“Coucou” is also an informal way to say a quick hello, especially when you pop in unexpectedly. Like “salut,” it’s a greeting best suited for close friends and family members.

How do French greetings differ depending on the situation?

It’s one thing to memorize the lines, but it’s another to use them appropriately. There are many greetings that English speakers use regardless of formality, time of day, or other context, but French people value these things.

If you want to make a good impression and avoid uncomfortable interactions, read ahead to learn how French greetings vary from situation to situation.


Whether you’re talking to your boss or meeting the President of France, it’s necessary to show the appropriate amount of respect to higher-ups by using the right kind of language. As we know, “bonjour” and “bonsoir” are appropriate for formal interactions — but be sure to include a title like “monsieur” or “madame.” You can also add greetings like:

Enchanté(e) de faire votre connaissance. Nice to meet you.

Enchanté(e). Delighted.

Ravi(e) de faire votre connaissance. Pleased to meet you.

Note that “enchanté(e)” alone is an acceptable abbreviation. This variation is still formal but slightly less so than saying the full expression.

Sometimes it can be tough to tell how formal you should be. If you don’t know the person you’re talking to (or if you simply aren’t sure what they’re comfortable with), play it safe and stick with the formal “vous” form for “you.”


When you’re hanging out with friends and family, on the other hand, you can use more casual language without fear of offending anyone. In this case, it’s appropriate to use the more informal tu for you.

In addition to “bonjour,” “bonsoir,” “salut,” and “coucou,” you can use these informal phrases when greeting your friends and loved ones:

Quoi de neuf? What’s up?

Ça roule? How’s it going?

Tu vas bien? Are you doing well?

Greeting a group

If you’re talking to one individual person, “vous” and “tu” mean “you” in the formal and informal sense, respectively. When addressing a group of people, on the other hand, you would use “vous” as “you” regardless of formality.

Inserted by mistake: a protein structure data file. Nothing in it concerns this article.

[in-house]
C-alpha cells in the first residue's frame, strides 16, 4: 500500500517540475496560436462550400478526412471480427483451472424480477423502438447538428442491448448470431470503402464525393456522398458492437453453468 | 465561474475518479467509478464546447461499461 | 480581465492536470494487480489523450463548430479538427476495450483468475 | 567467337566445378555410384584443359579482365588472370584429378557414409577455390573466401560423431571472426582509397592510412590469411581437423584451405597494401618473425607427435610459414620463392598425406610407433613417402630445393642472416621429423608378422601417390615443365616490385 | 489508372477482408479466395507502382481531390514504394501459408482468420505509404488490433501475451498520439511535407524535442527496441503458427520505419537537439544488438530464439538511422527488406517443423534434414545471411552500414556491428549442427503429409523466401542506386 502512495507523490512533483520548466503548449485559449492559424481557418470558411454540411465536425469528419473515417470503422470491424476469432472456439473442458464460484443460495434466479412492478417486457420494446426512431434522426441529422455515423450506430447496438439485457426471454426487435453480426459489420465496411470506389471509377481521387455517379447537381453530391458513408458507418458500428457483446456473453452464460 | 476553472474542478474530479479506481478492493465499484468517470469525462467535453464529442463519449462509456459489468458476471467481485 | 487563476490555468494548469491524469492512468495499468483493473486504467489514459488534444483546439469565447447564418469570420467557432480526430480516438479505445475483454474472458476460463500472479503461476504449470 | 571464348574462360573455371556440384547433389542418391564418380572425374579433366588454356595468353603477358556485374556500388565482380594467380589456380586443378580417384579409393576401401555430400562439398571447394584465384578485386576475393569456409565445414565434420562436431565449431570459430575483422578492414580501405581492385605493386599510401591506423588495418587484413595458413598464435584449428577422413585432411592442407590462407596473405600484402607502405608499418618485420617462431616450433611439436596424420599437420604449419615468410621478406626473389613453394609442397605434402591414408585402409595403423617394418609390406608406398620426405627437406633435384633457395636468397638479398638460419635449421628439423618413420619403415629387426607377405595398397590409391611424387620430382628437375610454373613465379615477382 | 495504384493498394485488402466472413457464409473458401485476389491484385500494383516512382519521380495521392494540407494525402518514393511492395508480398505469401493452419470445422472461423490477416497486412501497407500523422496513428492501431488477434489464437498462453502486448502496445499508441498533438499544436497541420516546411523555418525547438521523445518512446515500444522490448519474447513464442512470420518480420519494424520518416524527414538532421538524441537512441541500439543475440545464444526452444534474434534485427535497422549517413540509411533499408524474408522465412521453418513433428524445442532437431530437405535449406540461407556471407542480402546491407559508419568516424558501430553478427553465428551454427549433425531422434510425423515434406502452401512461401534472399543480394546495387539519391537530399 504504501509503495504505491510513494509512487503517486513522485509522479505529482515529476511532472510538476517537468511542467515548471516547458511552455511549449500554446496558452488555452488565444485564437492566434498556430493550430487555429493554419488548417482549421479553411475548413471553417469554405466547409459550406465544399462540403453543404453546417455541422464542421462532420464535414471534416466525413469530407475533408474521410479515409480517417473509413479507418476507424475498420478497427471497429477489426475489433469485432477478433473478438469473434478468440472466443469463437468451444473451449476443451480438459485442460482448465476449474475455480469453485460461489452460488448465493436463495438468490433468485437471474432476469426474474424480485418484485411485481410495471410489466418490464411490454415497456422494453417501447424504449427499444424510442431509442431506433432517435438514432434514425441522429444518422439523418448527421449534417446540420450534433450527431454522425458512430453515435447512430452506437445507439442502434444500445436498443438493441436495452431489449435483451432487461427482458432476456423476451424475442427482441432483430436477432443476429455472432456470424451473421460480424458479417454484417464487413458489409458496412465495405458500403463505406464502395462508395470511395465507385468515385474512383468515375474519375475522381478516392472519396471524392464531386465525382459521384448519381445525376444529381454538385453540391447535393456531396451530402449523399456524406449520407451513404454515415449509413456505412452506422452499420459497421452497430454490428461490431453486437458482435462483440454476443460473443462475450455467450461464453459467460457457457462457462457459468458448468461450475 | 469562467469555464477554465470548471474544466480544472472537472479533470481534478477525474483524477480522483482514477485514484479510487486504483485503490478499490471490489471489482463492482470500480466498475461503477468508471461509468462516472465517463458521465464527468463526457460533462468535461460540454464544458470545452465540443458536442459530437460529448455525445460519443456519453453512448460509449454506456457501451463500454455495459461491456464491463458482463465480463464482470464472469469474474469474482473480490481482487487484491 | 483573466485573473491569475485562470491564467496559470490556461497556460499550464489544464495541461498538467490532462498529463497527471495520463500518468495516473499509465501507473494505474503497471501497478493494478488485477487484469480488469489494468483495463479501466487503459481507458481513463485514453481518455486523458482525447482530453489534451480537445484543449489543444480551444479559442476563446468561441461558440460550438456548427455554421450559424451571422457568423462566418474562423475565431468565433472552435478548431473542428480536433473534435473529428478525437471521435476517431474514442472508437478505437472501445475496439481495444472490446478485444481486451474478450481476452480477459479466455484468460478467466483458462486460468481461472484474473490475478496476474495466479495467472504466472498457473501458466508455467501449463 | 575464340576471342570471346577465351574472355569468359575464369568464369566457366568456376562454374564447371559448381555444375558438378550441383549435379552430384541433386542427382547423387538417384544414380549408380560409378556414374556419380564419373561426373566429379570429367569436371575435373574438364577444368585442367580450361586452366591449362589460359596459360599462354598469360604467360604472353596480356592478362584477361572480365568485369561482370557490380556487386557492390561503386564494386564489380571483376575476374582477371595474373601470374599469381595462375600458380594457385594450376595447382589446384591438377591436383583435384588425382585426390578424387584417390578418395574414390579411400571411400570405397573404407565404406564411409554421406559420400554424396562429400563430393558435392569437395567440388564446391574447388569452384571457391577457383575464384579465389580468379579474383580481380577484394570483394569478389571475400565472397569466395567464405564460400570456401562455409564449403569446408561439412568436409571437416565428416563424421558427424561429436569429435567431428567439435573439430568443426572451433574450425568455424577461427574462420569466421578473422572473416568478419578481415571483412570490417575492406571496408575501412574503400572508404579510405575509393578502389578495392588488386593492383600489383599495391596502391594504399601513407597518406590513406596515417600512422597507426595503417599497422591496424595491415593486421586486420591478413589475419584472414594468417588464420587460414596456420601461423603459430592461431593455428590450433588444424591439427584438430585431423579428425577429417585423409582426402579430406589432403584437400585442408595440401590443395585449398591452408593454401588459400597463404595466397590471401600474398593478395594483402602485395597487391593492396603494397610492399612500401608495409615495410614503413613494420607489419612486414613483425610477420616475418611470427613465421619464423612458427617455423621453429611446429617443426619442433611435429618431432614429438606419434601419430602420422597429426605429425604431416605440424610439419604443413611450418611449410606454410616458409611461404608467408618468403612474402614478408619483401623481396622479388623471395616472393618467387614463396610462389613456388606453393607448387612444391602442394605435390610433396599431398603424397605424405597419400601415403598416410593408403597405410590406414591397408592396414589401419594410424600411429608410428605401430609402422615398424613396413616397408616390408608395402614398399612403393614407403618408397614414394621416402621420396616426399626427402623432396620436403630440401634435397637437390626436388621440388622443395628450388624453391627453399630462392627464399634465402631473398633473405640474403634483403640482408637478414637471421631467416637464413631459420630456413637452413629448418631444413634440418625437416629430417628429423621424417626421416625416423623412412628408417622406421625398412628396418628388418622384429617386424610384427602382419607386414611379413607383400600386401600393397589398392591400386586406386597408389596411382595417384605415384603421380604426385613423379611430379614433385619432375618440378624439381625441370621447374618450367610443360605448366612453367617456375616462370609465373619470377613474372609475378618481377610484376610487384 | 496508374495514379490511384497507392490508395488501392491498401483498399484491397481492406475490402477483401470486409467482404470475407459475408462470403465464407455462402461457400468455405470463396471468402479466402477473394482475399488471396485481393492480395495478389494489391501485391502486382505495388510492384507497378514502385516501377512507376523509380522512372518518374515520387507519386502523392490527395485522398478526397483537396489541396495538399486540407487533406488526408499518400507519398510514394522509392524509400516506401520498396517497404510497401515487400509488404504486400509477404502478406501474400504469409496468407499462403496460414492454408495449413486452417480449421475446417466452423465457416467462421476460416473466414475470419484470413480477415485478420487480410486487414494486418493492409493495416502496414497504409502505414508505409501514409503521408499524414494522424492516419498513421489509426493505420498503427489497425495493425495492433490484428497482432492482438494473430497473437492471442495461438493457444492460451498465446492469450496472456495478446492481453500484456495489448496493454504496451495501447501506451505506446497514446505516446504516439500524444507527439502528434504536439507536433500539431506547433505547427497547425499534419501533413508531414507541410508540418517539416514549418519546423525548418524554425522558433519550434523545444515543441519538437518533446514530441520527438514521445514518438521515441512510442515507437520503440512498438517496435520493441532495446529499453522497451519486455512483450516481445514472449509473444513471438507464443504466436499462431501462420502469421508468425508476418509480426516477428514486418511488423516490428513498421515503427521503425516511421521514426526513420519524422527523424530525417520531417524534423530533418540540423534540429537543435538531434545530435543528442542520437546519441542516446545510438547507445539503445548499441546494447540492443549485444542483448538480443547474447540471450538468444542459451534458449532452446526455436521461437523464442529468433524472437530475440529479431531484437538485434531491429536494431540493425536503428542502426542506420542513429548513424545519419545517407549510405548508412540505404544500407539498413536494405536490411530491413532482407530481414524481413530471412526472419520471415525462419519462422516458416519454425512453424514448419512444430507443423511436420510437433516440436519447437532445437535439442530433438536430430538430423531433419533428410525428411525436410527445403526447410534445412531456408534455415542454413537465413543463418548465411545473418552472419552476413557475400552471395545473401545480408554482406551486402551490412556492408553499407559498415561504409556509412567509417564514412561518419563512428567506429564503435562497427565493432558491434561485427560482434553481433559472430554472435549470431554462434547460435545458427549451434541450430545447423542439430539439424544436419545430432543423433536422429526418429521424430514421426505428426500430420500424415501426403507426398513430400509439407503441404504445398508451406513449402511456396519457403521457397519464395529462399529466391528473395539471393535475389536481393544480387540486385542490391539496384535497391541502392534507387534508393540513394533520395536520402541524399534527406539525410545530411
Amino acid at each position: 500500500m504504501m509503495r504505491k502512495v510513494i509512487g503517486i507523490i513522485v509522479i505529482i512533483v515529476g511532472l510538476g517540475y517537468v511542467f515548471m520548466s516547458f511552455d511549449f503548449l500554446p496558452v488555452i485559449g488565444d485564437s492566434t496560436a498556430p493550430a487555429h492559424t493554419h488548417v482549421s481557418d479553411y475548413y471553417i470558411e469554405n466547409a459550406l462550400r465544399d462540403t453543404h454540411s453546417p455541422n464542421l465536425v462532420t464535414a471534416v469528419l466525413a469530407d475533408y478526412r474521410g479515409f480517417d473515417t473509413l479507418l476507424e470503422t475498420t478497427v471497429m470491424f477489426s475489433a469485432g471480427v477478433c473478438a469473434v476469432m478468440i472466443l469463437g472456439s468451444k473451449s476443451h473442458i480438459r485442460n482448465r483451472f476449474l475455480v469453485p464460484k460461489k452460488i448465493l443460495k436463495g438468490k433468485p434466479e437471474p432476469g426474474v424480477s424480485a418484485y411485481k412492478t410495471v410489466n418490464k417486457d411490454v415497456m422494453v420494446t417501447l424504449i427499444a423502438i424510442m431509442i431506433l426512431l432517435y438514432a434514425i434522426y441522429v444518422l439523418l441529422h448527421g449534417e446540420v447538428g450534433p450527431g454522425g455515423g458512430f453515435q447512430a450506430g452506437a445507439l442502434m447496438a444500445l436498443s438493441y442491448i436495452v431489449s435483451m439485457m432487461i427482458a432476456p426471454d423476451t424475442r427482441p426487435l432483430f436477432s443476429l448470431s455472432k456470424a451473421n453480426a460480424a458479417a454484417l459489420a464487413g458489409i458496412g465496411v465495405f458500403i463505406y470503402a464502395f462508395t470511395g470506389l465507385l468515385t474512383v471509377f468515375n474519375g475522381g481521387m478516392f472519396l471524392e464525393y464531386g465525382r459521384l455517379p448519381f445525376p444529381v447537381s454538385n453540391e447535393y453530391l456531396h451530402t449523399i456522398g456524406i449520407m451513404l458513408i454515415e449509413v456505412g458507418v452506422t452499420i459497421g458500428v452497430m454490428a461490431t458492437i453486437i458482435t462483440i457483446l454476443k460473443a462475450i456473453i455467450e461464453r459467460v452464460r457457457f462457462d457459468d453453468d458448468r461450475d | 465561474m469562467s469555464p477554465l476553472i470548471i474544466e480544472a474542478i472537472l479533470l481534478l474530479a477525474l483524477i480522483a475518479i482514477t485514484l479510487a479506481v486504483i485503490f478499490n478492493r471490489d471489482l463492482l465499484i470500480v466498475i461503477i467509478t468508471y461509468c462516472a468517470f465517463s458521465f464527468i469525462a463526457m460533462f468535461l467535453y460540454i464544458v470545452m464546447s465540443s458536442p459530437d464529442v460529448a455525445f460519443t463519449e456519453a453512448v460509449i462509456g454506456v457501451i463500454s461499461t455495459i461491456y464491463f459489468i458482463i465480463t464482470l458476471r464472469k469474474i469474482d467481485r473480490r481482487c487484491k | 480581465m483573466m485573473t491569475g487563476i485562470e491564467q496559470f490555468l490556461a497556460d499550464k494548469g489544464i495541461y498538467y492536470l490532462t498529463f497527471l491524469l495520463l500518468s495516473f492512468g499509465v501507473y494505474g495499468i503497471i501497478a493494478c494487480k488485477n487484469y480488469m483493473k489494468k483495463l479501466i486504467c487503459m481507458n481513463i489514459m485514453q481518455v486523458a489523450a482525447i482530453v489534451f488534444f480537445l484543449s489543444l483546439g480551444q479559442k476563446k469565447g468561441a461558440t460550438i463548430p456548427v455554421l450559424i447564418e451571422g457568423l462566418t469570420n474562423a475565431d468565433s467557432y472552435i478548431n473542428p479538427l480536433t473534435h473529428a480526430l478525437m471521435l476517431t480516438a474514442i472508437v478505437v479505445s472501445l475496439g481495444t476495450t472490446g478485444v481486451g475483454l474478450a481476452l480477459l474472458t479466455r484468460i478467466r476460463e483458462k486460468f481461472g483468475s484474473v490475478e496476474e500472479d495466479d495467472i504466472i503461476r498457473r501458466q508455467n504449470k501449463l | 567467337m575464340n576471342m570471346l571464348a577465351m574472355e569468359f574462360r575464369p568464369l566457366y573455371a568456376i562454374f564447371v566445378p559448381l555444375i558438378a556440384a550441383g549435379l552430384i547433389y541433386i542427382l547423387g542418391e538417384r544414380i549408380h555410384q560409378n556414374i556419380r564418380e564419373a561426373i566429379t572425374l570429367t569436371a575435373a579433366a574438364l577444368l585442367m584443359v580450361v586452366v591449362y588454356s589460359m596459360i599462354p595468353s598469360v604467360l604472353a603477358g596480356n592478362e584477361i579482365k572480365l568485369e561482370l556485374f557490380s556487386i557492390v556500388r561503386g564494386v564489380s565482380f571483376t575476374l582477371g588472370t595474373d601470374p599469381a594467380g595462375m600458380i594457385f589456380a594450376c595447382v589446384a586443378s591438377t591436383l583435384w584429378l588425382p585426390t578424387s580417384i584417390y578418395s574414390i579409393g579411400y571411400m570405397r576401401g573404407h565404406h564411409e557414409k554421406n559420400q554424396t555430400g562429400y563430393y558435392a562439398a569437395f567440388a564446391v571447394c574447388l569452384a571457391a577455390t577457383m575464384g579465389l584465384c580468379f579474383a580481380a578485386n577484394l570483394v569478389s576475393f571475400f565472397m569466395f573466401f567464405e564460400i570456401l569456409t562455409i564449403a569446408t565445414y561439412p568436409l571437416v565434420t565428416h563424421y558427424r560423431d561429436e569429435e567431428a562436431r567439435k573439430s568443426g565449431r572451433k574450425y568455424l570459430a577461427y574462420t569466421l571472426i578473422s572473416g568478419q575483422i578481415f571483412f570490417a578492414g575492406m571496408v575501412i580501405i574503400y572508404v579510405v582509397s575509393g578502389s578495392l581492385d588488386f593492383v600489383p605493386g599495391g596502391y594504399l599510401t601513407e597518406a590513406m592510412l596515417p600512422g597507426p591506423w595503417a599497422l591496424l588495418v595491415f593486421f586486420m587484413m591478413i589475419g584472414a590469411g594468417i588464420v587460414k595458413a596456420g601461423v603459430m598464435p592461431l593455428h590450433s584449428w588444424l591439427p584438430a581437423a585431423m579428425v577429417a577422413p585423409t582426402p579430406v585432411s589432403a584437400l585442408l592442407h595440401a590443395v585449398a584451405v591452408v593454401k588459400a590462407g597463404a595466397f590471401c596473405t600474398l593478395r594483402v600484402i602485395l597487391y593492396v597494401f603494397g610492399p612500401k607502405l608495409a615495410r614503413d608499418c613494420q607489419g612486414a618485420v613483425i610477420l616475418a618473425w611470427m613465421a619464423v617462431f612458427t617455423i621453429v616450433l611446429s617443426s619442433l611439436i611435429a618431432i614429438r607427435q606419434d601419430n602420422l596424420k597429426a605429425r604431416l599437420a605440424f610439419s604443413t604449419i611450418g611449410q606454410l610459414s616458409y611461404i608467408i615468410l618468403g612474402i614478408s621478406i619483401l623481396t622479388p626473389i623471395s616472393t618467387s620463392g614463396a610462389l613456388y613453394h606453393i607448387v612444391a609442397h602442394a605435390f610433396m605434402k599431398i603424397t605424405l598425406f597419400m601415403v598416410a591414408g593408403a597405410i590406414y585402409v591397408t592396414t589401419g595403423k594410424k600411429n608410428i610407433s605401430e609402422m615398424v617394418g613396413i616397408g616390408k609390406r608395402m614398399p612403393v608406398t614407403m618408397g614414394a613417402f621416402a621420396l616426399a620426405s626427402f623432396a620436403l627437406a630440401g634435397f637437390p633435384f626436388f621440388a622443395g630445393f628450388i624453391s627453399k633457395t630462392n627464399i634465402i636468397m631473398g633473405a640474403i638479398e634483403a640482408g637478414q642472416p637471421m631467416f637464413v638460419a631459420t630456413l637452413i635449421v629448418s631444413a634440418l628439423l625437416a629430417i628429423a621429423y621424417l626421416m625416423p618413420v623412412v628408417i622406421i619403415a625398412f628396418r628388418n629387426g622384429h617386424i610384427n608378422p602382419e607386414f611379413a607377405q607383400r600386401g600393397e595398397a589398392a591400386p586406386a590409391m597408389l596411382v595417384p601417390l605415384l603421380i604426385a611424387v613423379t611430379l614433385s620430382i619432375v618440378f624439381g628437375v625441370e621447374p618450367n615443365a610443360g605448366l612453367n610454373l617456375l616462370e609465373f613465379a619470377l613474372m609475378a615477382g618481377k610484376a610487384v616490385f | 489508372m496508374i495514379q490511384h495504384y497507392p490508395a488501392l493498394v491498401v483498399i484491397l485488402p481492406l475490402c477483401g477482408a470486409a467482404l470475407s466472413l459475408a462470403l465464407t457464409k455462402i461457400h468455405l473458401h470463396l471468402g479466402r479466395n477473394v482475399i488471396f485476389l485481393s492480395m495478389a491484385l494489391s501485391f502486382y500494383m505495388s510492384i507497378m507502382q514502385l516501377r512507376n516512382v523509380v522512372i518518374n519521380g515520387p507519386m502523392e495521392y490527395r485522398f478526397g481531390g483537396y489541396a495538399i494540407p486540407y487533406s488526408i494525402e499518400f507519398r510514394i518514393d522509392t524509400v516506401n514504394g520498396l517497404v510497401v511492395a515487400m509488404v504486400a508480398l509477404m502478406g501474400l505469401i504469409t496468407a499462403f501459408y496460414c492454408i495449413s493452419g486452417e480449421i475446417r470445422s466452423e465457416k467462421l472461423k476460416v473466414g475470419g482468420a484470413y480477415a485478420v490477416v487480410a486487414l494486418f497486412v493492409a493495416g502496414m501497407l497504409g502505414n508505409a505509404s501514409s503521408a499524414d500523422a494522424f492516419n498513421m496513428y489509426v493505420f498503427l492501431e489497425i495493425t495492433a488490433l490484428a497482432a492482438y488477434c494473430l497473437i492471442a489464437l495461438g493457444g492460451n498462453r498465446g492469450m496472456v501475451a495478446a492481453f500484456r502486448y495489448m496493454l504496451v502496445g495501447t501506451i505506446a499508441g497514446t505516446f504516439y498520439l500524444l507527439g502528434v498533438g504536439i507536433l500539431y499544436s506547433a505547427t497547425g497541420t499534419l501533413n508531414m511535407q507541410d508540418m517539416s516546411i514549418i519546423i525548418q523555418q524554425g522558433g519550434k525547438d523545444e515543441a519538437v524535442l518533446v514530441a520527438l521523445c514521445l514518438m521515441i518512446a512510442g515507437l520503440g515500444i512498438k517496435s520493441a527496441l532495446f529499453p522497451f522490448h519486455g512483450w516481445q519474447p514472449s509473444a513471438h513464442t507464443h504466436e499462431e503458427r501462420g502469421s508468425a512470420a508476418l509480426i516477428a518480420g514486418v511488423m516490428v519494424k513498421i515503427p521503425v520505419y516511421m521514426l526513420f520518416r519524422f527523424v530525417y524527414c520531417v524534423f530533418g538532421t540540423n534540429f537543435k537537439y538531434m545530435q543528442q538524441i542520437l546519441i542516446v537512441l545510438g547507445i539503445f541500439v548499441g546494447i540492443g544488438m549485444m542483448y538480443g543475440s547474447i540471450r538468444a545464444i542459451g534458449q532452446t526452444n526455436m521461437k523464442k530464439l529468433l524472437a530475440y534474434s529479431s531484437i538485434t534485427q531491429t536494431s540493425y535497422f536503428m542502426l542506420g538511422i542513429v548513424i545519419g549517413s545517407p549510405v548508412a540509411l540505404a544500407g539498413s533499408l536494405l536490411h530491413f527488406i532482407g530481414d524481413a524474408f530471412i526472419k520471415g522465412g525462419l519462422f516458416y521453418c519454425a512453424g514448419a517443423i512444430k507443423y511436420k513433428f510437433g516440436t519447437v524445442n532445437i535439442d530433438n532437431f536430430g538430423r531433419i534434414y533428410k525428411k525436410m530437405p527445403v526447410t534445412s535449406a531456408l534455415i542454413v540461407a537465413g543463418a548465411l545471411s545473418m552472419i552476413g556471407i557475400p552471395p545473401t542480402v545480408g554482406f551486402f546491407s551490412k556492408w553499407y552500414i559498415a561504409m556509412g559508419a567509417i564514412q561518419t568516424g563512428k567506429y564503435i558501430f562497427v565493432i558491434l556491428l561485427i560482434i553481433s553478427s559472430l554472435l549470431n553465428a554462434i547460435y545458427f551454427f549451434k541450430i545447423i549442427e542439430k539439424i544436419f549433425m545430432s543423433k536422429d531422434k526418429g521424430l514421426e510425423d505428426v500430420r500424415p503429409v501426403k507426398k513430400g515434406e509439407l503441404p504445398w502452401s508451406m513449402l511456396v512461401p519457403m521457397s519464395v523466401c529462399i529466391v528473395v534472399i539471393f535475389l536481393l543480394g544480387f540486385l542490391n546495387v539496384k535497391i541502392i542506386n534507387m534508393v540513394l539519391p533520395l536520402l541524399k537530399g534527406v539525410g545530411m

Although you would use “vous” to refer to multiple people, “tous” translates to “all.” Keep this in mind when using the following greetings:

Bonjour à tous! Hello everyone!

Bonjour à toutes et à tous! Hello everyone (of all genders)!

On the Phone

In French, there are specific phrases you would only say when talking on the phone:

Allô? Hello?

Oui, bonjour? Yes, good day?

“Allô” means “hello,” but it’s only used when answering the phone or ensuring the person on the other end is still listening. In Quebec, you might hear “oui bonjour” in the same circumstance.

La bise, handshake, or hug? 

At some point, you’ve probably seen people repeatedly kiss each other’s cheeks (or the air near their cheeks). This is called “la bise” and is a cultural staple in French-speaking areas.

Linguistically, you can refer to it as such:

Se faire la bise To give someone a kiss on the cheek

Bisous à la française French kisses (kisses on the cheek)

La bise is generally for casual or informal situations between friends and family, but it’s not uncommon to see close coworkers “se faire la bise” (give a kiss on the cheek).

Shaking hands is also common in business settings, especially between people in different positions or colleagues who don’t know each other very well. Outside of the workplace, a handshake is also a reliable go-to when meeting a new acquaintance.

In the United States, kisses and hugs go together like X’s and O’s. In France, however, hugs can be intrusive and unwanted. Even in Quebec, which is a part of the otherwise hug-friendly Canada, hugging someone may be considered inappropriate. In these places, it’s best to stick to la bise or a handshake and refrain from bear-like embraces.

Other popular French greetings

Of course, there are many other ways to greet people in French, so you can always keep adding new phrases to your lingual toolbox. Here are a few more French greetings you can try out:

Rebonjour Hello (if you run into someone twice)

Bienvenue Welcome

Salut mon grand/salut ma grande Hey, kiddo (for children)

Comment ça va? How are you?

Ça va? How are you? (in less formal situations)

Excusez-moi? Excuse me? (when trying to get someone’s attention)

Don’t forget to include “s’il vous plait” (please) and “merci(thank you) when appropriate.
Au revoir et bonne chance! Goodbye and good luck!